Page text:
Last month, Philadelphia hosted the largest annual international commercial and architectural lighting tradeshow and conference - LIGHTFAIR. Architects, engineers, lighting designers, contractors, and lighting manufacturers & distributors (basically anyone affected by a project's lighting design) traveled to the 28th annual convention that drew nearly 25,000 attendees.
If you ever have the chance to attend the full 5-day conference and trade show, the experience is worth it. 5 days of lighting? Really? Yes! Lighting has become more complicated than ever. The International Energy Conservation Code (IECC) updates every three years and so does ASHRAE 90.1. Each version becomes more stringent than the last. Maryland is one of the leading states to quickly adopt energy codes. With growing demands to increase energy efficiency while providing a user-friendly and economical lighting system, "easy lighting design" has become a thing of the past. However, our main goals as designers and engineers is to simplify that for our clients in order to deliver a seamless lighting system that is aesthetically pleasing, fully functioning and coordinated, code-compliant, and as green as possible!
LIGHTFAIR presents a great opportunity to enhance our work through the knowledge presented to attendees. The educational seminars led by industry experts are tailored to address the current industry trends and concerns. There are many opportunities to expand one's knowledge base in design approaches, code compliance, technical applications, and professional development. The exhibit hall is full of the latest-and-greatest lighting products and controls. With over 500 exhibitors all in one place, it is a chance to get hands-on with the products. The keynote speakers are motivating and invigorating, and the presenters lend their expertise in all things lighting by offering 200+ hours of accredited courses.
Notably, one of the major themes this year at LIGHTFAIR included Light & Health. Quite a bit of the conference included new lighting buzz words that are starting to become commonplace - color tuning, circadian lighting, WELL standard, etc. Let's dig in a bit.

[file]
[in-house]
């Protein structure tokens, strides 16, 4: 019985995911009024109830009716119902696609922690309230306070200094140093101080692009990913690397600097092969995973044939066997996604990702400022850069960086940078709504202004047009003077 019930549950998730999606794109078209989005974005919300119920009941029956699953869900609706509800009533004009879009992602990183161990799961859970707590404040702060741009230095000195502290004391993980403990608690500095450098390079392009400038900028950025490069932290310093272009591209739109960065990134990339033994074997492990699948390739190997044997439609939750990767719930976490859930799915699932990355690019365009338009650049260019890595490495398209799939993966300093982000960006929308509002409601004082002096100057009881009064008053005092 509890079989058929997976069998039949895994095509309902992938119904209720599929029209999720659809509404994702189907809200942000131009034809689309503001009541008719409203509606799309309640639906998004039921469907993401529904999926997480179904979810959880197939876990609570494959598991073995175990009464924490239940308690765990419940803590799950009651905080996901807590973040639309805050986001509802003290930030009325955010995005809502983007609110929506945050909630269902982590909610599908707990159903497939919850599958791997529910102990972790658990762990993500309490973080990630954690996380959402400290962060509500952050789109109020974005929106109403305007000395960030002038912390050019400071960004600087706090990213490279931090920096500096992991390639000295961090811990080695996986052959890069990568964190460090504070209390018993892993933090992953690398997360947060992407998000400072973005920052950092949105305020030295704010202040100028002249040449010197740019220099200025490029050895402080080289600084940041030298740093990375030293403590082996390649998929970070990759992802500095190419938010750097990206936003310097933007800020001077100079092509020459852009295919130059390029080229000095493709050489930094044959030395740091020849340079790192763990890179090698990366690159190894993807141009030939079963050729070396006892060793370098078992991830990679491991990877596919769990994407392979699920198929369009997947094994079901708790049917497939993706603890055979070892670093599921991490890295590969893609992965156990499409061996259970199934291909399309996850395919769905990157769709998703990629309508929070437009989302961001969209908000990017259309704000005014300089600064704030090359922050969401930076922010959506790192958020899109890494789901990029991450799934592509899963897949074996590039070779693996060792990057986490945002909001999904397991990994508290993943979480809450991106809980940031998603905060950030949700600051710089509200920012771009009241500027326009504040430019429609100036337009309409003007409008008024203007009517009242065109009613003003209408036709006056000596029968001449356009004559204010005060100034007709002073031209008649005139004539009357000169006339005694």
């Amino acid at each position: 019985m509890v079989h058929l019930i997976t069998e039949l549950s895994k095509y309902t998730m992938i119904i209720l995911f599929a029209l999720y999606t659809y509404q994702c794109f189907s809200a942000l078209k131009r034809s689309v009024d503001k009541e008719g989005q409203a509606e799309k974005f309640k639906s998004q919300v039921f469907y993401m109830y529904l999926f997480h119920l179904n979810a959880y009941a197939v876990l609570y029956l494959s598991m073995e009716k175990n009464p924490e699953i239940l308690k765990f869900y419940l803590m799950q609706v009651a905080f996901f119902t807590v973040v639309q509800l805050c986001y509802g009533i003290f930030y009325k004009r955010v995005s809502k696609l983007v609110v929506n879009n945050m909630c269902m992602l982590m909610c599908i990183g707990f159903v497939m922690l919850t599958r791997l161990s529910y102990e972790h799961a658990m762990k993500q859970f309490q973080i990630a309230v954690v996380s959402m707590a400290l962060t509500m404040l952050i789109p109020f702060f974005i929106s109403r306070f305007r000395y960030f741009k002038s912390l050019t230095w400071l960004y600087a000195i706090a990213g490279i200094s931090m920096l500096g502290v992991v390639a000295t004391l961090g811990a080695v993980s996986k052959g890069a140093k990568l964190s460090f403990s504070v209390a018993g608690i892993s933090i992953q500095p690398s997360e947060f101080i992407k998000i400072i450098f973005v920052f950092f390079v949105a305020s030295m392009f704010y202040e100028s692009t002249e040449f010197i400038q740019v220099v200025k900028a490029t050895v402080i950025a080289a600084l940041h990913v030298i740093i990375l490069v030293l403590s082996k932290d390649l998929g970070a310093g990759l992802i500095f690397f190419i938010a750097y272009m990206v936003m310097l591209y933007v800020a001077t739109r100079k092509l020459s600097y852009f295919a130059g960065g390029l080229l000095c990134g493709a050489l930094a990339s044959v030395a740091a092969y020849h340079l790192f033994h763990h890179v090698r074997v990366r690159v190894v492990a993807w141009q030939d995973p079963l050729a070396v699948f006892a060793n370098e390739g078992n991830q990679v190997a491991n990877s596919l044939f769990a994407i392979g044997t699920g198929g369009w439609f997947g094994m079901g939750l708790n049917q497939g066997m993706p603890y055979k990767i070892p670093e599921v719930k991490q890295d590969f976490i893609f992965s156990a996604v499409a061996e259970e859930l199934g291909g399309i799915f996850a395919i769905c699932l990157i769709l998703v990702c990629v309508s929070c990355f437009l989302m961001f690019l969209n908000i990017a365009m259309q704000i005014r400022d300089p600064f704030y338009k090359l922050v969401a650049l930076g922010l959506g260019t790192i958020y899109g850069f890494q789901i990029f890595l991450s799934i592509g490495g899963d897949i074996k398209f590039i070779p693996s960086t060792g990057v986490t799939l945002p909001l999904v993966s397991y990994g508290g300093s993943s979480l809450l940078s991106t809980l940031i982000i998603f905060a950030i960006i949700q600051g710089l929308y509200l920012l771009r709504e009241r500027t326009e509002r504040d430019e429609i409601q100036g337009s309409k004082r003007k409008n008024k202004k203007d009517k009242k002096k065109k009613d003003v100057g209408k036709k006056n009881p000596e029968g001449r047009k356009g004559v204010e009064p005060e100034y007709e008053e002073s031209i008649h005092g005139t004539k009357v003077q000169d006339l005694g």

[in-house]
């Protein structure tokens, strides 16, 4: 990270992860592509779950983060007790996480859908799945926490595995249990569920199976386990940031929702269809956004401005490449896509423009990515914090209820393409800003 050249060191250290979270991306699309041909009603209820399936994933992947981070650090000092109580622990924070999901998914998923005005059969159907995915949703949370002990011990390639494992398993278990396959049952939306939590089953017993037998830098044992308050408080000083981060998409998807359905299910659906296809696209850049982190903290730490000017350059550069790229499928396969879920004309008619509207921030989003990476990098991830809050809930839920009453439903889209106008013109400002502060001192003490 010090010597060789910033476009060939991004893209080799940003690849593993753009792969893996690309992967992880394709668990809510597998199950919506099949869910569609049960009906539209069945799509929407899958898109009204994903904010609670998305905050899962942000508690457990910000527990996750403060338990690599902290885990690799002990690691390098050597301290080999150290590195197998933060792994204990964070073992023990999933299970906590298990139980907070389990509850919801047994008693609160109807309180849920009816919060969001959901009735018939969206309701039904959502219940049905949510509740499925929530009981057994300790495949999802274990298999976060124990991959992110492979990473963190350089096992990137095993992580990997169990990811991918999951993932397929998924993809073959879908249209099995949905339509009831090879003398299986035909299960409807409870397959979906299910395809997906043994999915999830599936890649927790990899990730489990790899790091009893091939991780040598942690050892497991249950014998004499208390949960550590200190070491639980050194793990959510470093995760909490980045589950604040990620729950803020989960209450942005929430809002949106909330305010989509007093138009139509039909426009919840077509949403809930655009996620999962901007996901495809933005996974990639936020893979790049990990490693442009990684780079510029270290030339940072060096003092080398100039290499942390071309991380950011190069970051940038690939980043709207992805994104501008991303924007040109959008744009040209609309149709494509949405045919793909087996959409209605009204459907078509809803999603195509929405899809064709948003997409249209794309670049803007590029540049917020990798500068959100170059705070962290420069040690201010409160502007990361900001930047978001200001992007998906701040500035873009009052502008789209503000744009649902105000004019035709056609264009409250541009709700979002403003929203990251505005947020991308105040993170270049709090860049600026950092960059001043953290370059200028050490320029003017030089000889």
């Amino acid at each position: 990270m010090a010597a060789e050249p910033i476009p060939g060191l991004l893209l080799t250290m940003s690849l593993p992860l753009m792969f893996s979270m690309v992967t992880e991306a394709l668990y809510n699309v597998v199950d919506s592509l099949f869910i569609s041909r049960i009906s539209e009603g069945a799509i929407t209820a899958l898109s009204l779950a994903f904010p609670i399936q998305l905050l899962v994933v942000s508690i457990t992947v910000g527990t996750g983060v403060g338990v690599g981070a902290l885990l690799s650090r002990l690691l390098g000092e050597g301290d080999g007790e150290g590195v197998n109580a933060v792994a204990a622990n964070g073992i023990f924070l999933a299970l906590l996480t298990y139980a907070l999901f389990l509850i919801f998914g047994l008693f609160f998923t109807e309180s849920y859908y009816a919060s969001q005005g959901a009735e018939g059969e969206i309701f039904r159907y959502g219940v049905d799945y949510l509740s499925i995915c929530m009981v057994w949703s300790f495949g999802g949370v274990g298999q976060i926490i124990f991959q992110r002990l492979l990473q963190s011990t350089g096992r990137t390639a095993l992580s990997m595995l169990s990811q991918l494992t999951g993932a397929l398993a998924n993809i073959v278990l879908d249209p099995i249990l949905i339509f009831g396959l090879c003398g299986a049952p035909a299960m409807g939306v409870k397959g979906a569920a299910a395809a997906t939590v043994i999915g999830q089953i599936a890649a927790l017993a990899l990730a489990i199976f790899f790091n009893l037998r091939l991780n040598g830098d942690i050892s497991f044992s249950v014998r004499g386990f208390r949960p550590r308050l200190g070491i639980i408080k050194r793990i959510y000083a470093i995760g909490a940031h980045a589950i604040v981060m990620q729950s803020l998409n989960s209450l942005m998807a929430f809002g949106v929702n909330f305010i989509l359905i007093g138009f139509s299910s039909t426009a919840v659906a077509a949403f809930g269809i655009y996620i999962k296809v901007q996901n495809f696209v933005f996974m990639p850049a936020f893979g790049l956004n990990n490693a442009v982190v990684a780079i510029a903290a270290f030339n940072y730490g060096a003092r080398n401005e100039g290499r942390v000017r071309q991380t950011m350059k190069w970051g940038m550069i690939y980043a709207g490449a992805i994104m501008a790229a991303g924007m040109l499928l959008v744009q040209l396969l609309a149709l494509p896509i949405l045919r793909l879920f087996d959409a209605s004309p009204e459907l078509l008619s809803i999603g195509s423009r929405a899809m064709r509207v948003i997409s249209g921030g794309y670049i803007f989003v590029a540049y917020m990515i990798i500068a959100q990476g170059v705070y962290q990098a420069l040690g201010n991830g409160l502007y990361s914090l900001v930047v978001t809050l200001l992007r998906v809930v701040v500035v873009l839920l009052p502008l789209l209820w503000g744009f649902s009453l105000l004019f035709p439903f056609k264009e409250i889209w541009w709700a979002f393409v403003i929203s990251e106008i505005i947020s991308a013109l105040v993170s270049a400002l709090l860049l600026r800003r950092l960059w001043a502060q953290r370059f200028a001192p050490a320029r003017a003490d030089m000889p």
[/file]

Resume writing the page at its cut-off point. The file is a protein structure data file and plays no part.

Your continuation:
Color tuning/tunable white lighting is the ability to shift the color temperature of light along the cool light to warm light spectrum. Similar to the concept of dimming, we can dim lights to increase or decrease the light levels in a room. Now, we can tune the range of the color temperature depending on the immediate task. This is intended to promote circadian health, increase occupant comfort, and promote productivity. A classroom case study was shown to demonstrate how color tuning in an elementary school positively affected the teachers and students alike. There were light switches with settings that allowed the class to select "Reading" (warm light), "General" (neutral light), "Testing" (cool light), and "Energize" (very cool light). The tunable white lights could be changed to "tune" the behavior of the students. Research has shown that tunable light has even been shown to improve test scores. Circadian health and lighting is slowly becoming a focus, and we should be ready for it as designers of occupied spaces.
Along those lines comes the relationship with light and WELL. Our goals as engineers and lighting designers will always be to provide green, energy-efficient lighting systems. However, there is a shift in the field that emphasizes not only the quantity of lighting being used, but also the quality of lighting delivered to users. The most recent version of LEED (v4) recognizes this by even providing credit under Indoor Environmental Quality (EQ) related to Light Quality.
One step further, a relatively new standard has emerged that more intensely addresses just that - the WELL Building Standard. The WELL Building Standard focuses on building strategies that affect its occupants. Similar to LEED, points are available in various building categories to achieve different certification levels, and, yes, there are also WELL APs. WELL is intended to align with LEED. The two have been explained as simply this: LEED is for the environment; WELL is for people.
In the ever-changing lighting industry, our goals should be to not only continue creating increasingly sustainable designs, but also pursuing improved lighting designs that foster the occupants' health and well-being. Lighting for the environment and lighting for people need not be mutually exclusive.
To check out some pictures from the conference: LIGHT FAIR 2017 Photo Gallery